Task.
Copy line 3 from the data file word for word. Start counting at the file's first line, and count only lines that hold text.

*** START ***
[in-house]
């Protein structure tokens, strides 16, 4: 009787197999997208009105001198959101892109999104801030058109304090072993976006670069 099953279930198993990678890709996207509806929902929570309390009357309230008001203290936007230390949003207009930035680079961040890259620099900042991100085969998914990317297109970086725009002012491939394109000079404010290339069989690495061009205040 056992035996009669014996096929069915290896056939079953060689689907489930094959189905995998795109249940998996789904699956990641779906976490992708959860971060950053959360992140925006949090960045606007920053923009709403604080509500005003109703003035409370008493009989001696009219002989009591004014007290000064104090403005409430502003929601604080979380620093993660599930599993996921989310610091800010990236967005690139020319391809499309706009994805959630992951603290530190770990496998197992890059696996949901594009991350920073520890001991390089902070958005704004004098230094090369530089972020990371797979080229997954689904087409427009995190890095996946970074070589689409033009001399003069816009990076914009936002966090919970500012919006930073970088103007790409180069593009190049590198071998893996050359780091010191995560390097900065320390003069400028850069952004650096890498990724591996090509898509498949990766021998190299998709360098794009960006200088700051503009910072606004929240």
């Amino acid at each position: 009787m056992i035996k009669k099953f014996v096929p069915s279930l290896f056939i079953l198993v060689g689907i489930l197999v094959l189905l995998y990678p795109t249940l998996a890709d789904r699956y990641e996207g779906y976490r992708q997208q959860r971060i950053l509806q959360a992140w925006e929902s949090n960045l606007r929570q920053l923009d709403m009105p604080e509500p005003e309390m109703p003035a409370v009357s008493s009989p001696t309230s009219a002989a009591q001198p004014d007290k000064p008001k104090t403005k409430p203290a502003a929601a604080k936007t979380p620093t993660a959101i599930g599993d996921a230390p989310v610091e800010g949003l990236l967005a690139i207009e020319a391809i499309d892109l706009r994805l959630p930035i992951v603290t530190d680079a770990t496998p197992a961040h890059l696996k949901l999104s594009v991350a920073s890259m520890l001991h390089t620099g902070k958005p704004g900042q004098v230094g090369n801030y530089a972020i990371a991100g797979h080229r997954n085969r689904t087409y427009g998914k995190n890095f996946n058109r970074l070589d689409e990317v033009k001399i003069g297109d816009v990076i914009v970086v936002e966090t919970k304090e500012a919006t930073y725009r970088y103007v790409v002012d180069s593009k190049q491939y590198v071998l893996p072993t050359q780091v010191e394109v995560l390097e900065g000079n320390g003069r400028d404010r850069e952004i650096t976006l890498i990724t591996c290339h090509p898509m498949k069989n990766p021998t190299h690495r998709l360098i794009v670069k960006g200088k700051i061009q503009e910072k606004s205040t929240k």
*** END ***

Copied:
């Amino acid at each position: 009787m056992i035996k009669k099953f014996v096929p069915s279930l290896f056939i079953l198993v060689g689907i489930l197999v094959l189905l995998y990678p795109t249940l998996a890709d789904r699956y990641e996207g779906y976490r992708q997208q959860r971060i950053l509806q959360a992140w925006e929902s949090n960045l606007r929570q920053l923009d709403m009105p604080e509500p005003e309390m109703p003035a409370v009357s008493s009989p001696t309230s009219a002989a009591q001198p004014d007290k000064p008001k104090t403005k409430p203290a502003a929601a604080k936007t979380p620093t993660a959101i599930g599993d996921a230390p989310v610091e800010g949003l990236l967005a690139i207009e020319a391809i499309d892109l706009r994805l959630p930035i992951v603290t530190d680079a770990t496998p197992a961040h890059l696996k949901l999104s594009v991350a920073s890259m520890l001991h390089t620099g902070k958005p704004g900042q004098v230094g090369n801030y530089a972020i990371a991100g797979h080229r997954n085969r689904t087409y427009g998914k995190n890095f996946n058109r970074l070589d689409e990317v033009k001399i003069g297109d816009v990076i914009v970086v936002e966090t919970k304090e500012a919006t930073y725009r970088y103007v790409v002012d180069s593009k190049q491939y590198v071998l893996p072993t050359q780091v010191e394109v995560l390097e900065g000079n320390g003069r400028d404010r850069e952004i650096t976006l890498i990724t591996c290339h090509p898509m498949k069989n990766p021998t190299h690495r998709l360098i794009v670069k960006g200088k700051i061009q503009e910072k606004s205040t929240k």